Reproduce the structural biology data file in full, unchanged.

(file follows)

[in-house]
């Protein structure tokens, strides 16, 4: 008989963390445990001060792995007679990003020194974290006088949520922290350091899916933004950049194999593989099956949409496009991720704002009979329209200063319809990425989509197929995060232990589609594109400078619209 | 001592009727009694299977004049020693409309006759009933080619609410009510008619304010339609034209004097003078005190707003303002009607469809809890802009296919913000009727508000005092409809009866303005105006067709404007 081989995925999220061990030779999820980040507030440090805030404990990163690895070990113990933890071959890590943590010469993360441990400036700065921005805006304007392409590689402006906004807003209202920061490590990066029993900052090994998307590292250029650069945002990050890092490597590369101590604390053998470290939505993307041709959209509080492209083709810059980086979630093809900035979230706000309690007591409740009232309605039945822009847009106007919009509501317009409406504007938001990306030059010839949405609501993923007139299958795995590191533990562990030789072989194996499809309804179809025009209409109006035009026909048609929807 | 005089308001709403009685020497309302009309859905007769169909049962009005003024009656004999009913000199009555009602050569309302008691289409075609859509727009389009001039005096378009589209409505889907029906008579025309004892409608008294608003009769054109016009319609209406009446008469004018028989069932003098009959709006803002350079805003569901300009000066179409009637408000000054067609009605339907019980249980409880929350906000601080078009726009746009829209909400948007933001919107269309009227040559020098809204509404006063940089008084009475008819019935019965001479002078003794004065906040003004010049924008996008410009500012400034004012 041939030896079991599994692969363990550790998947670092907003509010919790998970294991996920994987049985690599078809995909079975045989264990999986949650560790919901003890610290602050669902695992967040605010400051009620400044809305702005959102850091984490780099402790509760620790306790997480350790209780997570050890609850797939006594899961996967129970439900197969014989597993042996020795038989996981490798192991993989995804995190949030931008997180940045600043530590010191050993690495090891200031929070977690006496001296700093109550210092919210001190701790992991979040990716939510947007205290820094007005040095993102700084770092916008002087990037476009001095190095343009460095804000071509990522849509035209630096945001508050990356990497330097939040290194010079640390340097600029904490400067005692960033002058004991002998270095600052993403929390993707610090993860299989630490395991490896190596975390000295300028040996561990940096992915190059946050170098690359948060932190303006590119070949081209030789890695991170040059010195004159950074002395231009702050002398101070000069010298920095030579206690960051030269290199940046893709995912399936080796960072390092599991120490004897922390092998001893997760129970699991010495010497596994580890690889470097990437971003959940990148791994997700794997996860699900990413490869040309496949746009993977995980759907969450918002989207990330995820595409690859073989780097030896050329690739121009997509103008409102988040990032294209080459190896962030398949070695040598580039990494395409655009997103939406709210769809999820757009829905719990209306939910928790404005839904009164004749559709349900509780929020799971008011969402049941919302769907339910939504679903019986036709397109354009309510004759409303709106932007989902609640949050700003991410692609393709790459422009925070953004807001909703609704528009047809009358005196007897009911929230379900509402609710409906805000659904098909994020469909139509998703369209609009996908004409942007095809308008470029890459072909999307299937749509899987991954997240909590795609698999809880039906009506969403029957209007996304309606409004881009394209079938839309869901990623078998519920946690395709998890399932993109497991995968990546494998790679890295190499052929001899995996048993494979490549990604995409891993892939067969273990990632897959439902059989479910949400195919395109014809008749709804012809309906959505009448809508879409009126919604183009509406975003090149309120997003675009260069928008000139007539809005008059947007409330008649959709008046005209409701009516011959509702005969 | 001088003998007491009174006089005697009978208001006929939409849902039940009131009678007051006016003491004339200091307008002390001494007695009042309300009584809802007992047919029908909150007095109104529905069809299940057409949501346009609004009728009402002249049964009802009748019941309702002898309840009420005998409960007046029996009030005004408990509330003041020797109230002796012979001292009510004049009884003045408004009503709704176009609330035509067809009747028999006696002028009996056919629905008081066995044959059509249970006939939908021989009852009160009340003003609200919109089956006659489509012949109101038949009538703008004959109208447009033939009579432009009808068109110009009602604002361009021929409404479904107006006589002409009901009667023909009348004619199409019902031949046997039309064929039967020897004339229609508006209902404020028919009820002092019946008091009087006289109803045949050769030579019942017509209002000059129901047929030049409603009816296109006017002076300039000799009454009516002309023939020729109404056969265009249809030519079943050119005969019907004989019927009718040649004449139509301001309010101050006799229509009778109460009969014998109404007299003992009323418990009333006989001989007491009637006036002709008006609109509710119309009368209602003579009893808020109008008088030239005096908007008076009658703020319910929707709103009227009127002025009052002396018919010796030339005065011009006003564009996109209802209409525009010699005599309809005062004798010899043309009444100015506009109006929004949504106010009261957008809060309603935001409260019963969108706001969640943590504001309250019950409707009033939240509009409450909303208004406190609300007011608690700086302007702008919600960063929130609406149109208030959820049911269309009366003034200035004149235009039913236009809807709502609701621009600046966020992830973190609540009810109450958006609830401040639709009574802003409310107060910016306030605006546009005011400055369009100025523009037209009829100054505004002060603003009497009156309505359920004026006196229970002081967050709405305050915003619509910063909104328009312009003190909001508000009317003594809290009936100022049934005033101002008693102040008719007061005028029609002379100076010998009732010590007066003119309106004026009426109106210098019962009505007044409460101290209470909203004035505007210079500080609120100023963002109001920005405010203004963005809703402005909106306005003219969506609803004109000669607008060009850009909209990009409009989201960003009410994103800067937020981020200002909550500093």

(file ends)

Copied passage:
[in-house]
């Protein structure tokens, strides 16, 4: 008989963390445990001060792995007679990003020194974290006088949520922290350091899916933004950049194999593989099956949409496009991720704002009979329209200063319809990425989509197929995060232990589609594109400078619209 | 001592009727009694299977004049020693409309006759009933080619609410009510008619304010339609034209004097003078005190707003303002009607469809809890802009296919913000009727508000005092409809009866303005105006067709404007 081989995925999220061990030779999820980040507030440090805030404990990163690895070990113990933890071959890590943590010469993360441990400036700065921005805006304007392409590689402006906004807003209202920061490590990066029993900052090994998307590292250029650069945002990050890092490597590369101590604390053998470290939505993307041709959209509080492209083709810059980086979630093809900035979230706000309690007591409740009232309605039945822009847009106007919009509501317009409406504007938001990306030059010839949405609501993923007139299958795995590191533990562990030789072989194996499809309804179809025009209409109006035009026909048609929807 | 005089308001709403009685020497309302009309859905007769169909049962009005003024009656004999009913000199009555009602050569309302008691289409075609859509727009389009001039005096378009589209409505889907029906008579025309004892409608008294608003009769054109016009319609209406009446008469004018028989069932003098009959709006803002350079805003569901300009000066179409009637408000000054067609009605339907019980249980409880929350906000601080078009726009746009829209909400948007933001919107269309009227040559020098809204509404006063940089008084009475008819019935019965001479002078003794004065906040003004010049924008996008410009500012400034004012 041939030896079991599994692969363990550790998947670092907003509010919790998970294991996920994987049985690599078809995909079975045989264990999986949650560790919901003890610290602050669902695992967040605010400051009620400044809305702005959102850091984490780099402790509760620790306790997480350790209780997570050890609850797939006594899961996967129970439900197969014989597993042996020795038989996981490798192991993989995804995190949030931008997180940045600043530590010191050993690495090891200031929070977690006496001296700093109550210092919210001190701790992991979040990716939510947007205290820094007005040095993102700084770092916008002087990037476009001095190095343009460095804000071509990522849509035209630096945001508050990356990497330097939040290194010079640390340097600029904490400067005692960033002058004991002998270095600052993403929390993707610090993860299989630490395991490896190596975390000295300028040996561990940096992915190059946050170098690359948060932190303006590119070949081209030789890695991170040059010195004159950074002395231009702050002398101070000069010298920095030579206690960051030269290199940046893709995912399936080796960072390092599991120490004897922390092998001893997760129970699991010495010497596994580890690889470097990437971003959940990148791994997700794997996860699900990413490869040309496949746009993977995980759907969450918002989207990330995820595409690859073989780097030896050329690739121009997509103008409102988040990032294209080459190896962030398949070695040598580039990494395409655009997103939406709210769809999820757009829905719990209306939910928790404005839904009164004749559709349900509780929020799971008011969402049941919302769907339910939504679903019986036709397109354009309510004759409303709106932007989902609640949050700003991410692609393709790459422009925070953004807001909703609704528009047809009358005196007897009911929230379900509402609710409906805000659904098909994020469909139509998703369209609009996908004409942007095809308008470029890459072909999307299937749509899987991954997240909590795609698999809880039906009506969403029957209007996304309606409004881009394209079938839309869901990623078998519920946690395709998890399932993109497991995968990546494998790679890295190499052929001899995996048993494979490549990604995409891993892939067969273990990632897959439902059989479910949400195919395109014809008749709804012809309906959505009448809508879409009126919604183009509406975003090149309120997003675009260069928008000139007539809005008059947007409330008649959709008046005209409701009516011959509702005969 | 001088003998007491009174006089005697009978208001006929939409849902039940009131009678007051006016003491004339200091307008002390001494007695009042309300009584809802007992047919029908909150007095109104529905069809299940057409949501346009609004009728009402002249049964009802009748019941309702002898309840009420005998409960007046029996009030005004408990509330003041020797109230002796012979001292009510004049009884003045408004009503709704176009609330035509067809009747028999006696002028009996056919629905008081066995044959059509249970006939939908021989009852009160009340003003609200919109089956006659489509012949109101038949009538703008004959109208447009033939009579432009009808068109110009009602604002361009021929409404479904107006006589002409009901009667023909009348004619199409019902031949046997039309064929039967020897004339229609508006209902404020028919009820002092019946008091009087006289109803045949050769030579019942017509209002000059129901047929030049409603009816296109006017002076300039000799009454009516002309023939020729109404056969265009249809030519079943050119005969019907004989019927009718040649004449139509301001309010101050006799229509009778109460009969014998109404007299003992009323418990009333006989001989007491009637006036002709008006609109509710119309009368209602003579009893808020109008008088030239005096908007008076009658703020319910929707709103009227009127002025009052002396018919010796030339005065011009006003564009996109209802209409525009010699005599309809005062004798010899043309009444100015506009109006929004949504106010009261957008809060309603935001409260019963969108706001969640943590504001309250019950409707009033939240509009409450909303208004406190609300007011608690700086302007702008919600960063929130609406149109208030959820049911269309009366003034200035004149235009039913236009809807709502609701621009600046966020992830973190609540009810109450958006609830401040639709009574802003409310107060910016306030605006546009005011400055369009100025523009037209009829100054505004002060603003009497009156309505359920004026006196229970002081967050709405305050915003619509910063909104328009312009003190909001508000009317003594809290009936100022049934005033101002008693102040008719007061005028029609002379100076010998009732010590007066003119309106004026009426109106210098019962009505007044409460101290209470909203004035505007210079500080609120100023963002109001920005405010203004963005809703402005909106306005003219969506609803004109000669607008060009850009909209990009409009989201960003009410994103800067937020981020200002909550500093």